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Re: Origin (was: Re: XHR LC Draft Feedback)

From: Adam Barth <public-webapi@adambarth.com>
Date: Sat, 24 May 2008 11:48:00 -0700
Message-ID: <7789133a0805241148k3f1e4175g7881b8c1b54d33@mail.gmail.com>
To: "Anne van Kesteren" <annevk@opera.com>
Cc: "Collin Jackson" <collinj@cs.stanford.edu>, "Web API WG (public)" <public-webapi@w3.org>

On Sat, May 24, 2008 at 1:57 AM, Anne van Kesteren <annevk@opera.com> wrote:
> On Sat, 24 May 2008 10:32:03 +0200, Anne van Kesteren <annevk@opera.com>
> wrote:
> It has been suggested that having an "Origin" header instead of
> "Access-Control-Origin" would be useful in other contexts as well. That
> browsers could always include this as it does not have the privacy issue the
> "Referer" header has (does not include the path) and could therefore be used
> for Access Control but also to prevent CSRF.
>
> I'm not really sure whether that is a good idea, but you (Adam) and Collin
> can hopefully weigh in on that. :-)

You can find a lot of articles written by people who are sad they
can't use the HTTP Referer header to prevent CSRF.  The two main
issues with using the Referer header are (1) an attacker can easily
suppress the header (for example by issuing the cross-site request
from an FTP URL) and (2) legitimate requests often lack the header.

Collin and I tested issue (2) experimentally by running a web
advertisement that issued a number of network requests to our servers,
and we observed that, indeed, the Referer header is often missing for
HTTP requests (although it is almost always present for HTTPS
requests).  Here are two charts summarizing our observations:

http://crypto.stanford.edu/~abarth/research/webapi/referer/

The data seems to indicate that the Referer header is most often
suppressed in the network layer due to privacy concerns.  We think the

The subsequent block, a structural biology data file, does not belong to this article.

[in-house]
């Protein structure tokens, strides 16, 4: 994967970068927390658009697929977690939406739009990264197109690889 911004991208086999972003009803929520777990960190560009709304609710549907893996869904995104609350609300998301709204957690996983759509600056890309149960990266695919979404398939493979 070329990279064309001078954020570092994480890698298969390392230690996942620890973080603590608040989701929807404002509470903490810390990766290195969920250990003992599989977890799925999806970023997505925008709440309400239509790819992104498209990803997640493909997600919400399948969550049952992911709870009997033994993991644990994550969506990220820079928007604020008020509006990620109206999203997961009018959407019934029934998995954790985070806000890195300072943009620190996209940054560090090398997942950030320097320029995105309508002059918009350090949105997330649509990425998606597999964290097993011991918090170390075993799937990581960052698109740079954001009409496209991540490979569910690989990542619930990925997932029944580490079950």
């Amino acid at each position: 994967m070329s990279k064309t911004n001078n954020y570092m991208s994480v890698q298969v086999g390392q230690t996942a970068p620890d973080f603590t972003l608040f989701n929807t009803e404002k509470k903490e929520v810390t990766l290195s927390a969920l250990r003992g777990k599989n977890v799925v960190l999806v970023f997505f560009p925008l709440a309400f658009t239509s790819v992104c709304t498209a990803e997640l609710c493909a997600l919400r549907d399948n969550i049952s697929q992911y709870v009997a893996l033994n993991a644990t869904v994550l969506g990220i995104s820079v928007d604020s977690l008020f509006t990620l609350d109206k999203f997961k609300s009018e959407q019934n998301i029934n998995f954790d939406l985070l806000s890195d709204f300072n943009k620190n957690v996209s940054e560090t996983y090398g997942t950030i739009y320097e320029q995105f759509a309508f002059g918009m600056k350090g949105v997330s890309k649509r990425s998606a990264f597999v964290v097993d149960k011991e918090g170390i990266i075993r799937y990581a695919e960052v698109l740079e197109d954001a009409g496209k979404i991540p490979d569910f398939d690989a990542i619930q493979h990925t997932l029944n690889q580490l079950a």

header is suppressed in the network layer because the
document.referrer value is very often not suppressed (browser-layer
suppression preferences block both the header and document.referrer),
and the header is often not suppressed over HTTPS.  The evidence that
the header is suppressed for privacy reasons is that the header is
suppressed much less often for same-site requests than for cross-site
requests.

We suggest that user agents attach an Origin header to POST requests.
This balances the security benefits of easy CSRF protection with the
privacy costs.  If user agents attached this header, sites could
protect themselves from CSRF by (2) undertaking state-modify actions
only in response to POST requests and (2) implementing the below web
application firewall rule (e.g., ModSecurity rule):

SecRule REQUEST_HEADERS:Host !^www\.example\.com(:\d+)?$ deny,status:403
SecRule REQUEST_METHOD ^POST$ chain,deny,status:403
SecRule REQUEST_HEADERS:Origin !^(https?://www\.example\.com(:\d+)?)?$

People often suggest that we should attach the Origin header to GET
requests as well as POST requests.  This increases the security
benefits of the proposal, but it also increases the privacy cost
because the header would then be sent for every hyperlink click.  Many
organizations suppress the Referer header at their network boundary to
prevent external sites from learning the structure of their internal
network.  While the Origin header does not include the path (and thus
reveals much less information), the names of internal hosts might
still be sensitive.  We think restricting the header to POST requests
will discourage these organizations from suppressing the header
because it is much less common for an internal site to POST to an
external site (compared with how common it is for an internal site to
hyperlink to an external site).

Of course, XHR2 could use the Access-Control-Origin header and this
proposal could use the Origin header, but the two are conceptually
very similar and it might be worthwhile to use the same header name.

Adam
Received on Saturday, 24 May 2008 18:48:43 GMT

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